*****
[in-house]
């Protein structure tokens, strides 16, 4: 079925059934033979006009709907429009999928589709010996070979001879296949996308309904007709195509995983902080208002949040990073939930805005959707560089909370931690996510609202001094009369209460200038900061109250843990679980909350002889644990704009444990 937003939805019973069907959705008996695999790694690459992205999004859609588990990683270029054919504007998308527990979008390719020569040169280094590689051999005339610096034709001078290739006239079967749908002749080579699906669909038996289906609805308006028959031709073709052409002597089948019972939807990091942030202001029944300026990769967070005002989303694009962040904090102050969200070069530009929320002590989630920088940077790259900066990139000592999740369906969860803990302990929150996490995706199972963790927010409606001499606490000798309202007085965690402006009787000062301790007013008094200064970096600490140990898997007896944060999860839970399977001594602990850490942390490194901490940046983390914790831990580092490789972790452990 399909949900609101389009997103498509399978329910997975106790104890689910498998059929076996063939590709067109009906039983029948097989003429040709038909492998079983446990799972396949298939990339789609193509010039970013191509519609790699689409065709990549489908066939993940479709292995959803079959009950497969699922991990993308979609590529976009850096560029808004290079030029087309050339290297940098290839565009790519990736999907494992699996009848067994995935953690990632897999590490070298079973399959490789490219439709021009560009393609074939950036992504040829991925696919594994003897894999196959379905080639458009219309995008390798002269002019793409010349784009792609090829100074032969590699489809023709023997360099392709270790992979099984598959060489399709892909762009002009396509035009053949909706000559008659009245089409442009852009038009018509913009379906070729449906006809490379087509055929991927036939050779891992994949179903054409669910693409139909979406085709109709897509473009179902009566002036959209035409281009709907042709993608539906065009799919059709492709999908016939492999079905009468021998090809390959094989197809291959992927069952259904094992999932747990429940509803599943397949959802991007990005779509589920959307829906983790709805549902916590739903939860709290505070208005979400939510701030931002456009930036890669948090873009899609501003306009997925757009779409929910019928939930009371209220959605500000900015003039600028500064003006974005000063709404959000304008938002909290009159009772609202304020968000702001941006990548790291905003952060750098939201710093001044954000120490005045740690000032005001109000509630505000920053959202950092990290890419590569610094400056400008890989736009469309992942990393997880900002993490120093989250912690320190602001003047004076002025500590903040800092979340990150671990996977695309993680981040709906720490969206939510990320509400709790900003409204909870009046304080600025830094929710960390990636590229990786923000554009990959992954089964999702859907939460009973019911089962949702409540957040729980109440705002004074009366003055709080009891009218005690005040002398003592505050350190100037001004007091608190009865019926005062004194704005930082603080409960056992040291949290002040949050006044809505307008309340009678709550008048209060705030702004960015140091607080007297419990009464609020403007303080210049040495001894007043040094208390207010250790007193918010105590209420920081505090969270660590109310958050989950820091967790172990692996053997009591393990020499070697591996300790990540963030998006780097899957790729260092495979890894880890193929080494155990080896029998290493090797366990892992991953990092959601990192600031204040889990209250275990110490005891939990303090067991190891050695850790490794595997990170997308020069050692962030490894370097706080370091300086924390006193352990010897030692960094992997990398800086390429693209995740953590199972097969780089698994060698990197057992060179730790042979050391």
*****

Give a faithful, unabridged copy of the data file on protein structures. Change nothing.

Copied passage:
[in-house]
């Protein structure tokens, strides 16, 4: 079925059934033979006009709907429009999928589709010996070979001879296949996308309904007709195509995983902080208002949040990073939930805005959707560089909370931690996510609202001094009369209460200038900061109250843990679980909350002889644990704009444990 937003939805019973069907959705008996695999790694690459992205999004859609588990990683270029054919504007998308527990979008390719020569040169280094590689051999005339610096034709001078290739006239079967749908002749080579699906669909038996289906609805308006028959031709073709052409002597089948019972939807990091942030202001029944300026990769967070005002989303694009962040904090102050969200070069530009929320002590989630920088940077790259900066990139000592999740369906969860803990302990929150996490995706199972963790927010409606001499606490000798309202007085965690402006009787000062301790007013008094200064970096600490140990898997007896944060999860839970399977001594602990850490942390490194901490940046983390914790831990580092490789972790452990 399909949900609101389009997103498509399978329910997975106790104890689910498998059929076996063939590709067109009906039983029948097989003429040709038909492998079983446990799972396949298939990339789609193509010039970013191509519609790699689409065709990549489908066939993940479709292995959803079959009950497969699922991990993308979609590529976009850096560029808004290079030029087309050339290297940098290839565009790519990736999907494992699996009848067994995935953690990632897999590490070298079973399959490789490219439709021009560009393609074939950036992504040829991925696919594994003897894999196959379905080639458009219309995008390798002269002019793409010349784009792609090829100074032969590699489809023709023997360099392709270790992979099984598959060489399709892909762009002009396509035009053949909706000559008659009245089409442009852009038009018509913009379906070729449906006809490379087509055929991927036939050779891992994949179903054409669910693409139909979406085709109709897509473009179902009566002036959209035409281009709907042709993608539906065009799919059709492709999908016939492999079905009468021998090809390959094989197809291959992927069952259904094992999932747990429940509803599943397949959802991007990005779509589920959307829906983790709805549902916590739903939860709290505070208005979400939510701030931002456009930036890669948090873009899609501003306009997925757009779409929910019928939930009371209220959605500000900015003039600028500064003006974005000063709404959000304008938002909290009159009772609202304020968000702001941006990548790291905003952060750098939201710093001044954000120490005045740690000032005001109000509630505000920053959202950092990290890419590569610094400056400008890989736009469309992942990393997880900002993490120093989250912690320190602001003047004076002025500590903040800092979340990150671990996977695309993680981040709906720490969206939510990320509400709790900003409204909870009046304080600025830094929710960390990636590229990786923000554009990959992954089964999702859907939460009973019911089962949702409540957040729980109440705002004074009366003055709080009891009218005690005040002398003592505050350190100037001004007091608190009865019926005062004194704005930082603080409960056992040291949290002040949050006044809505307008309340009678709550008048209060705030702004960015140091607080007297419990009464609020403007303080210049040495001894007043040094208390207010250790007193918010105590209420920081505090969270660590109310958050989950820091967790172990692996053997009591393990020499070697591996300790990540963030998006780097899957790729260092495979890894880890193929080494155990080896029998290493090797366990892992991953990092959601990192600031204040889990209250275990110490005891939990303090067991190891050695850790490794595997990170997308020069050692962030490894370097706080370091300086924390006193352990010897030692960094992997990398800086390429693209995740953590199972097969780089698994060698990197057992060179730790042979050391």